MURRAY — A case in which a Calloway County man is facing multiple charges in what law enforcement officials believe is one of, if not the, largest methamphetamine finds in the history of the county is being taken over by the federal court system.
Thursday, Nick Storm, the public affairs officer for the United States Attorney’s Office for the Western District of Kentucky, confirmed that James Norsworthy, 59, was indicted on Sept. 10 by a federal grand jury. Norsworthy was to have appeared Thursday afternoon in Calloway Circuit Court for a status hearing in a case in which he faced several charges stemming from his arrest in June. That was when officials from multiple agencies acted on a search warrant and seized an estimated six pounds of methamphetamine from an address they alleged belonged to Norsworthy.
Thursday, Norsworthy was to have been in court on charges of enhanced trafficking in a controlled substance in the first degree, first offense (greater than two grams of meth), being a convicted felon in possession of a handgun, possession of marijuana, buying/possessing drug paraphernalia, possession of a controlled substance in the first degree, second offense, drug unspecified, possessing a controlled substance prescription not in its original container in the first degree and obscuring the identity of a machine.
Storm said all of those charges have been reduced to one with the federal case.
“He’s charged with one count of a possession with intent to distribute methamphetamine,” he said, adding that Norsworthy made his initial federal court appearance Tuesday in Paducah in front of United States District Court Judge Thomas Russell.
Storm also said it was on that day that federal officers placed Norsworthy in their custody prior to that appearance. He is no longer listed as an inmate at the Calloway County Jail in Murray. Storm said that this likely means Norsworthy is being held now at an unidentified federal holding facility.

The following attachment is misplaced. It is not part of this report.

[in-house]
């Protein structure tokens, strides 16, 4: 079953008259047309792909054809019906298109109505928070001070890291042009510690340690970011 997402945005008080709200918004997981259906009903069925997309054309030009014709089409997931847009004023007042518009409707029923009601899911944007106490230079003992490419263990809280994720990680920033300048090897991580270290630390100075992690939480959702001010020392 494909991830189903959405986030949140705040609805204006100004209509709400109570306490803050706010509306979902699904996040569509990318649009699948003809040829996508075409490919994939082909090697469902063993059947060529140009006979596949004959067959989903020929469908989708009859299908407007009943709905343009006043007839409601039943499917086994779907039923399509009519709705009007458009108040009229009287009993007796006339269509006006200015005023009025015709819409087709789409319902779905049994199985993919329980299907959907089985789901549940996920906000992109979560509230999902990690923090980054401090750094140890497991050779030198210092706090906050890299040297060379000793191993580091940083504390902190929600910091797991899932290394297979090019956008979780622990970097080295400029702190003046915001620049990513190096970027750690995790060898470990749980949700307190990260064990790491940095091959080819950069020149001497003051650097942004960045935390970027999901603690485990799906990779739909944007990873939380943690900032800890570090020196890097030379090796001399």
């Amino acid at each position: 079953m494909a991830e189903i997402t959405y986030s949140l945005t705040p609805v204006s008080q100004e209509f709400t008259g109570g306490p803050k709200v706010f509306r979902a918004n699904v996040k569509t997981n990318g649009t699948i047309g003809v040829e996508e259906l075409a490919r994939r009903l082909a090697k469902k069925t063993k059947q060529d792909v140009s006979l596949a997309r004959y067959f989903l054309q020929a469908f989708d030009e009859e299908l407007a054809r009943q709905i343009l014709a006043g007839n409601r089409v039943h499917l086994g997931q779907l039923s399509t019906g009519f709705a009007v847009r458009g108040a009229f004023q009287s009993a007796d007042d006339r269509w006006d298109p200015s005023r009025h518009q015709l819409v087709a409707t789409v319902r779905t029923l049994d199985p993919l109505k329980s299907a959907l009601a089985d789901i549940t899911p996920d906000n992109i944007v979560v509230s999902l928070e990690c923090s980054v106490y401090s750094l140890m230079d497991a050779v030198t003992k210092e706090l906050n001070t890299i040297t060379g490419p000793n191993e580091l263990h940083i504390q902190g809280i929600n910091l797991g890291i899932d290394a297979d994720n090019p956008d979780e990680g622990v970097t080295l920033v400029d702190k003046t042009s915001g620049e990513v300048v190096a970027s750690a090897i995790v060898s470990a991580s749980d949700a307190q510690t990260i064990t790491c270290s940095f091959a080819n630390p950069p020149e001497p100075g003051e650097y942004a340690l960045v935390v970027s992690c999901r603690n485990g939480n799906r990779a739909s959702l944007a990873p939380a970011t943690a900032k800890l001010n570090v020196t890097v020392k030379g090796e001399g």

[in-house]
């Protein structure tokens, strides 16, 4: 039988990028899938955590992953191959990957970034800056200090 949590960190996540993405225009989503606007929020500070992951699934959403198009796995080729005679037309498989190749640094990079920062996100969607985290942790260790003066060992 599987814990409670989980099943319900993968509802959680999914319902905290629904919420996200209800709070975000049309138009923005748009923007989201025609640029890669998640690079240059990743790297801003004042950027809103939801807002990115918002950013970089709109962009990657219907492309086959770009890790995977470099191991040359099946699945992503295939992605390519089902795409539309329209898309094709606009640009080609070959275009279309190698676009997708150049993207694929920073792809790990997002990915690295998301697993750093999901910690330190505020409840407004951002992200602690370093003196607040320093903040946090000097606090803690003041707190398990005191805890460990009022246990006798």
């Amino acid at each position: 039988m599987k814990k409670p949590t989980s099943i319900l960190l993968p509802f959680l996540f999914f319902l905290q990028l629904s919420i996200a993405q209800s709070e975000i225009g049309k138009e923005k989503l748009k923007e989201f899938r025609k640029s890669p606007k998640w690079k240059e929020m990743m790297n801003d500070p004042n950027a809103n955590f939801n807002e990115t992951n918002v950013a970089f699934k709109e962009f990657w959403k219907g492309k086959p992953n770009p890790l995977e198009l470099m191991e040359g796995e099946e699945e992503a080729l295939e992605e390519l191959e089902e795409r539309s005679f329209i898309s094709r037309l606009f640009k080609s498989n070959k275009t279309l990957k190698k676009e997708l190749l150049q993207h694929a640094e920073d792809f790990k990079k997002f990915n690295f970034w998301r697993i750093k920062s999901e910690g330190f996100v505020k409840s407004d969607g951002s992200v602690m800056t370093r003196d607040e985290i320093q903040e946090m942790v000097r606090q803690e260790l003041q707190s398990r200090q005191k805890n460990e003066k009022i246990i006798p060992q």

As for where the case heads next, Storm said it does not appear that a follow-up court appearance is scheduled at this time.
“These things can take time,” Storm said, adding that a conviction in this case can bring a heavy prison sentence. “If someone pleads or is found guilty by a jury, there is a threshold, so he is facing no less than 10 years and no more than life. That’s just the range given. However, if he has prior convictions, that changes things a little more.
“If he has one prior conviction, that would make his sentence 15 years to life. If he has two convictions, it would be 25 years to life.”
Calloway County Sheriff Sam Steger said shortly after the arrest that a search warrant was executed on the evening of June 5 at a residence along KY 94 West, just east of the Graves County line. He said the search of the property continued until the evening of June 6 and involved sheriff’s offices from Calloway, Marshall, Graves and McCracken counties, as well as Murray and Paducah police personnel, the Paducah Post of Duty of the federal Drug Enforcement Agency and Kentucky State Police.
He called Norsworthy a key supplier in western Kentucky.
“For this area? For this county? That’s significant. He is supplying a lot of people. When you dabble in six pounds, that’s a significant weight off of our area,” Steger said in June, when he said that he felt this case would eventually become the responsibility of the federal system, based mainly on the fact that the DEA was involved.
The case was officially dismissed without prejudice Thursday in Calloway Circuit Court.
Individuals facing charges are presumed innocent until proven guilty in a court of law.